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Happy 239th Birthday Marines!

Happy 239th Birthday Marines!

Happy 239th Birthday Marines: A Message from the Commandant of the Marine Corps

In his birthday greeting 70 years ago, General Alexander Vandegrift, our 18th Commandant, noted that, “A birthday is a fitting time to peer backward – and forward.” That year, Marines reflected on an extraordinary year in combat during their amphibious drive across the Pacific. Despite the challenges and the horrific conditions, Marines prevailed at Guam, Saipan, and Peleliu. On 10 November 1944, Marines looked back with pride on their accomplishments – confident in their ability to meet future challenges.

In 2004, 20,000 Marines deployed to Al Anbar Province, Iraq – many Marines celebrated the birthday in places like Fallujah, Ramadi, and Al Qaim while decisively engaged in combat. That year, Marines also responded to crisis in the Pacific following a tsunami which claimed the lives of more than 200,000 people. On 10 November 2004, Marines looked back with pride on their accomplishments – confident in their ability to meet future challenges.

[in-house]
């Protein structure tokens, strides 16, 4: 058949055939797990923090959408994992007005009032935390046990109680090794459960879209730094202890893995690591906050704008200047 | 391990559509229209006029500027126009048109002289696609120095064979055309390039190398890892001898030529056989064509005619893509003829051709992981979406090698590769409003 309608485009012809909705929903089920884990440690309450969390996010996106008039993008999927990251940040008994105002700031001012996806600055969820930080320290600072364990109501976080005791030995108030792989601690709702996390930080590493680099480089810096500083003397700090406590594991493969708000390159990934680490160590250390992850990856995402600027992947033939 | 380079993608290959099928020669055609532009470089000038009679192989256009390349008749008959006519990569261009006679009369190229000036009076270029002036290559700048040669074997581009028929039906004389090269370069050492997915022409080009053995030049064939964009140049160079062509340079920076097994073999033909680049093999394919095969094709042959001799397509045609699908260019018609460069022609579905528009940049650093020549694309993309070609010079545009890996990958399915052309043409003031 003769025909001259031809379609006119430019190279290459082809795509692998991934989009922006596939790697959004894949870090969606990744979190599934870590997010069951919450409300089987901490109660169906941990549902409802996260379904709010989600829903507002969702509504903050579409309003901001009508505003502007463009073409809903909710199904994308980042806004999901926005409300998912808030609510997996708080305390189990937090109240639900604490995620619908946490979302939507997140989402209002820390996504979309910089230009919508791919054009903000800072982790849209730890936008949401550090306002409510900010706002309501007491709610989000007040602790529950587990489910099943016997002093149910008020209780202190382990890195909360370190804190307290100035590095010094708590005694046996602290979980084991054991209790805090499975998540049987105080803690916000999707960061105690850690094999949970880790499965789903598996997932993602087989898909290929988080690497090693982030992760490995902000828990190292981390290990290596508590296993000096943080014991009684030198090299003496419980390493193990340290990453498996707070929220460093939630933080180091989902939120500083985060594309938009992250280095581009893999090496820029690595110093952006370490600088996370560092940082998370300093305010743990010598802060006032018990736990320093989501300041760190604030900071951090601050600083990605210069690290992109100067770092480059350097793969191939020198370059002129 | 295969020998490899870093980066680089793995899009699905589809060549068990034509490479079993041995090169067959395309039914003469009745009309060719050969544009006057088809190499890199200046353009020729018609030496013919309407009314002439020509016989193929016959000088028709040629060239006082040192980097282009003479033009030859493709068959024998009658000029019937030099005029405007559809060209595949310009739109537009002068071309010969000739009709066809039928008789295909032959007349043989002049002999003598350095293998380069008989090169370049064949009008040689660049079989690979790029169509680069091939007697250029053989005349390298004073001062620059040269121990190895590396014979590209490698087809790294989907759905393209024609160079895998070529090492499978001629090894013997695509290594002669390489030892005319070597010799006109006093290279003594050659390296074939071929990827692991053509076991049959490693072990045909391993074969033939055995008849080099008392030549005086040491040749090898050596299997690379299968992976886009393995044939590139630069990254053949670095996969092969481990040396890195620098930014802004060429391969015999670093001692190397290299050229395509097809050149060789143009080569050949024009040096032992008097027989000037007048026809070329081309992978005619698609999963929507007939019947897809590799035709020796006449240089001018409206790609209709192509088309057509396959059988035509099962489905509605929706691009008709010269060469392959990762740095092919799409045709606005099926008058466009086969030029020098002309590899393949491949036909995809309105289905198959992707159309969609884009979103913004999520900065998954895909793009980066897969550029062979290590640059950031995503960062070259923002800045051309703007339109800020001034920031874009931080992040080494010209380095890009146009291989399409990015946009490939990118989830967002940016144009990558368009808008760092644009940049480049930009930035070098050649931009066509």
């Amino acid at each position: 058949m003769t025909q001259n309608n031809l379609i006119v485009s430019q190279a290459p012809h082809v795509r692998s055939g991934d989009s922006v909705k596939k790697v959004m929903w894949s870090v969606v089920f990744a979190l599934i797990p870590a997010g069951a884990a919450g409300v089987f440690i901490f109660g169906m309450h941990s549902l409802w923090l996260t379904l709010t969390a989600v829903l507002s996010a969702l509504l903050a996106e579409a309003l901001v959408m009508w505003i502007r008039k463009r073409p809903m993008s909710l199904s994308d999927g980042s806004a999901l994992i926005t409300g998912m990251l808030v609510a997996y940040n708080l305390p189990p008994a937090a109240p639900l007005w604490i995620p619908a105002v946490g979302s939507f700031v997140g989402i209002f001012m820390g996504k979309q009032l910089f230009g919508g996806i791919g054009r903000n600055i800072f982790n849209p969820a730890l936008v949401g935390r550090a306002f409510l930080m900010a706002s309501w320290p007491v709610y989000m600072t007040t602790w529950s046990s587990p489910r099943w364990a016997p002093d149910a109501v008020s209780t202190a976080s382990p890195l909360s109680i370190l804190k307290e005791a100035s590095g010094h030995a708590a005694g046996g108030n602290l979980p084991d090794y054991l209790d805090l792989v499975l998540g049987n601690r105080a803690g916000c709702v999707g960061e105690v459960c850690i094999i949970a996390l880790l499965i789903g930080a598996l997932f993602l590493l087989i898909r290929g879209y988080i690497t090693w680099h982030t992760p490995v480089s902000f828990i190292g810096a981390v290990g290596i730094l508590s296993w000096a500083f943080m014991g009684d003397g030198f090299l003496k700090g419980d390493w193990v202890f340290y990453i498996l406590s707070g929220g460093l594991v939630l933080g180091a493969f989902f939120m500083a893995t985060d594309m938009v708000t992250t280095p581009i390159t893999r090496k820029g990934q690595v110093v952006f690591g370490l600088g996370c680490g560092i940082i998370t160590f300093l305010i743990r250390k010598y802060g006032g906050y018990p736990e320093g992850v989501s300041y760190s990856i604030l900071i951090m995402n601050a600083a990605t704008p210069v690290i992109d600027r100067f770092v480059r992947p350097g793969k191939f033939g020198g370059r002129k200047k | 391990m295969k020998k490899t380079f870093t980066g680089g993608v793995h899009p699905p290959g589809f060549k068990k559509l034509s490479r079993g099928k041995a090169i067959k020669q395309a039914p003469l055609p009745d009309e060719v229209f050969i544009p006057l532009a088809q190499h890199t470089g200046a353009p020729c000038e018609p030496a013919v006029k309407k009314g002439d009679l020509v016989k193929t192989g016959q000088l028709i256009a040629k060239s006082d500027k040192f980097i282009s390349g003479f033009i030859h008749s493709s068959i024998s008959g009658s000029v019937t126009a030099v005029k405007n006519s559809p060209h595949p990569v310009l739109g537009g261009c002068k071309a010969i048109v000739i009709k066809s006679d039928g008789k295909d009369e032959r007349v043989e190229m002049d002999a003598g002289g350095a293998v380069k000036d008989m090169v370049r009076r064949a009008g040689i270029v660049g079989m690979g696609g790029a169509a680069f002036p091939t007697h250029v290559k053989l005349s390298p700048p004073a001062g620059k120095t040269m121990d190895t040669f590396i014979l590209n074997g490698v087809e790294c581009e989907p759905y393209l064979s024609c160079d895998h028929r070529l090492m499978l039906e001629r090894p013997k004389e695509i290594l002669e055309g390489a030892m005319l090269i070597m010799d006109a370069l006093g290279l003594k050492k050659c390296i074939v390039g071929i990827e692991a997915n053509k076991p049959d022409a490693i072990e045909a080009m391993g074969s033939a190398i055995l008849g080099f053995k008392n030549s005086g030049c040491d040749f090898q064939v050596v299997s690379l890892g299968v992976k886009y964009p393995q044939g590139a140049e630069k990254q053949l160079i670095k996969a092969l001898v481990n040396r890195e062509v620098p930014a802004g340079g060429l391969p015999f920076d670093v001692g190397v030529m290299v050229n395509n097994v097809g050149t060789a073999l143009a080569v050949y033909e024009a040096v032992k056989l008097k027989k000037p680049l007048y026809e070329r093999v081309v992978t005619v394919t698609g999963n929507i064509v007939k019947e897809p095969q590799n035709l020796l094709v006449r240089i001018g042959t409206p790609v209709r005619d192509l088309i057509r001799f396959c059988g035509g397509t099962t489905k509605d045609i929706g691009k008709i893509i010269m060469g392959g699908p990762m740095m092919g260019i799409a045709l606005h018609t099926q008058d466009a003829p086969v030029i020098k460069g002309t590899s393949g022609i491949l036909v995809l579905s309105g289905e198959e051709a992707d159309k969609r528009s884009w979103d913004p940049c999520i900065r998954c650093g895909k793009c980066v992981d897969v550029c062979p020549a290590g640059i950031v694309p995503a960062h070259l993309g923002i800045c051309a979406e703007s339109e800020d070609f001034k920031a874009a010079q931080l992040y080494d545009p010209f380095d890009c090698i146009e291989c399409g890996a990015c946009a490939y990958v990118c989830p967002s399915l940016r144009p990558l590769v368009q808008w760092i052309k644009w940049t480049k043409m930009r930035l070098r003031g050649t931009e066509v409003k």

As we celebrate our 239th birthday, Marines are in combat in Afghanistan. Since we last gathered to celebrate our Corps’ birthday, we also responded to crises in the Philippines, South Sudan, Libya, and Iraq.

Some things change. This year found us in different climes and places than our predecessors in 1944 and 2004. We have adapted our organization, training, and equipment to the ever-changing operating environment. Some things remain the same. Marines attacked this year’s challenges with the same courage, commitment, loyalty, self-sacrifice, and adaptability as their predecessors in Peleliu and Fallujah. For that reason, on 10 November 2014, we Marines can look back with pride on our accomplishments – confident in our ability to meet future challenges.

Thanks for who you are and what you do. Happy Birthday, Marines.

Semper Fidelis,
J. F. Dunford, Jr.
General, U.S. Marine Corps
Commandant of the Marine Corps

 

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Wordless Wednesday: Evening Chores

Feeding the Horses

Feeding the Horses